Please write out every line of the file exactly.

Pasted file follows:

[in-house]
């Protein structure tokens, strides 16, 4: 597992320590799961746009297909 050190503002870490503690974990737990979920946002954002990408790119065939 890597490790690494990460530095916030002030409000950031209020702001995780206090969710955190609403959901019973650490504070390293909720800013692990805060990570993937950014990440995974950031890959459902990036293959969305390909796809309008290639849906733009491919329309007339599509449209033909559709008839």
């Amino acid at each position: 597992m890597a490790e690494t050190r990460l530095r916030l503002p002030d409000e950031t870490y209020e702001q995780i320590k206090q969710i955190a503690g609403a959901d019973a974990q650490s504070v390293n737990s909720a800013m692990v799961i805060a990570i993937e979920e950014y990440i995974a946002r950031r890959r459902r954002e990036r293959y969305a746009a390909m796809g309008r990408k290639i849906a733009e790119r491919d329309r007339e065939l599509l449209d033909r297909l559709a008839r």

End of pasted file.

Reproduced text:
[in-house]
């Protein structure tokens, strides 16, 4: 597992320590799961746009297909 050190503002870490503690974990737990979920946002954002990408790119065939 890597490790690494990460530095916030002030409000950031209020702001995780206090969710955190609403959901019973650490504070390293909720800013692990805060990570993937950014990440995974950031890959459902990036293959969305390909796809309008290639849906733009491919329309007339599509449209033909559709008839």
């Amino acid at each position: 597992m890597a490790e690494t050190r990460l530095r916030l503002p002030d409000e950031t870490y209020e702001q995780i320590k206090q969710i955190a503690g609403a959901d019973a974990q650490s504070v390293n737990s909720a800013m692990v799961i805060a990570i993937e979920e950014y990440i995974a946002r950031r890959r459902r954002e990036r293959y969305a746009a390909m796809g309008r990408k290639i849906a733009e790119r491919d329309r007339e065939l599509l449209d033909r297909l559709a008839r």